Probably the most common basis for atheism is that religious belief is illogical. This attitude is universal among atheists. I’ve demonstrated elsewhere that science and logic don’t disprove religion. You can’t think your way out of the question of whether to believe in God or not. You have to make a decision.
Consider the statements of Christianity’s founder, Jesus of Nazareth, about faith. He was well aware that it wasn’t a matter of premises and deductions. One of his commonest phrases is, “The kingdom of heaven is like . . .” He engages in analogies, not because he hides the truth, but because the truth defies facile comprehension. The unbelievers of our time, and his, dismissed him, because he didn’t make sense. Doubters have a hard time telling a mystic from a mystagogue. G.K. Chesterton neatly describes the difference. A mystagogue hides the truth in obscure language, and when you penetrate all the fog and find it, it’s a platitude. A mystic doesn’t hide the truth. He sets it up in plain view, and when he does, it’s still a mystery.
Some things in this world cannot be comprehended, but only encountered. That statement rings true to everyone, even to atheists, but they quickly retreat into rationalism. If a proposition of any kind can’t be proved, absolutely, then it is unreal, meaningless, illusory, just a trick we do with words. This kind of thinking numbs a person to the point where he loses touch with everything that doesn’t fit into his tidy little conceptions. He doesn’t refute the spiritual realities, not at all. They go on all around him, and even inside him. They sometimes burst through his fences and inundate him, and what a terror they become! An atheist is not someone who has disproved the spiritual side of reality. He is someone who just ignores it.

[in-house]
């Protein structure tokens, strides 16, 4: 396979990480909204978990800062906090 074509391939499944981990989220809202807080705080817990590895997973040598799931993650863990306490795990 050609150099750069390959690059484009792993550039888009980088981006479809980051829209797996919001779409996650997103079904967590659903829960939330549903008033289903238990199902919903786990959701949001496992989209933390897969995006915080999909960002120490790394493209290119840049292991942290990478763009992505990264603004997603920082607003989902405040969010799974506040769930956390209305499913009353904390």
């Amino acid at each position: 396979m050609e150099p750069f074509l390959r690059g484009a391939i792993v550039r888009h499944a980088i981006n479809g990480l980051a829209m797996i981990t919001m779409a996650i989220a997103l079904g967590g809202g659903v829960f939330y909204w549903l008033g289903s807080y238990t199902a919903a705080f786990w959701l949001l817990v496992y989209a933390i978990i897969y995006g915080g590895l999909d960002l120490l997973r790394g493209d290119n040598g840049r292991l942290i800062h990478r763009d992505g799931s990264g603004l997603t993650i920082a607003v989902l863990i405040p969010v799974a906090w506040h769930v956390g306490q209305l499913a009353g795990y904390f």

An atheist in this frame of mind can be just as close-minded as any other fanatic. Try having a friendly conversation about God with one of these fundamentalists. He likely will respond with sweeping assertions about evidence and laboratory proofs. Challenge him to defend these premises, and he generally becomes hostile. Imagine his discomfort: he rigidly adheres to certain beliefs; he is indignant when he encounters someone who disagrees; he experiences anxiety when he discovers he can’t defend his dogmas; and he conceals his anxiety with hostility. I have generally received either insults or patronizing statements about how I am deluded, brainwashed, or childish. Fanatical atheists can’t tolerate any viewpoint other than their own. They have to be right, and everyone else has to be evil or stupid.
Now, I don’t agree with atheists about God, but I don’t attack or belittle them. It’s against my religion. An swful lot of them have no such scruples, and I think it’s a byproduct of their belief system. Consider the implications of a worldview that allows, and even encourages, the belittling of others because they disagree.
The point of all this is to dispel the illusion that atheists are more logical or rational than believers. They aren’t. They are just people who don’t feel comfortable in the real world, which is full of incomprehensible things.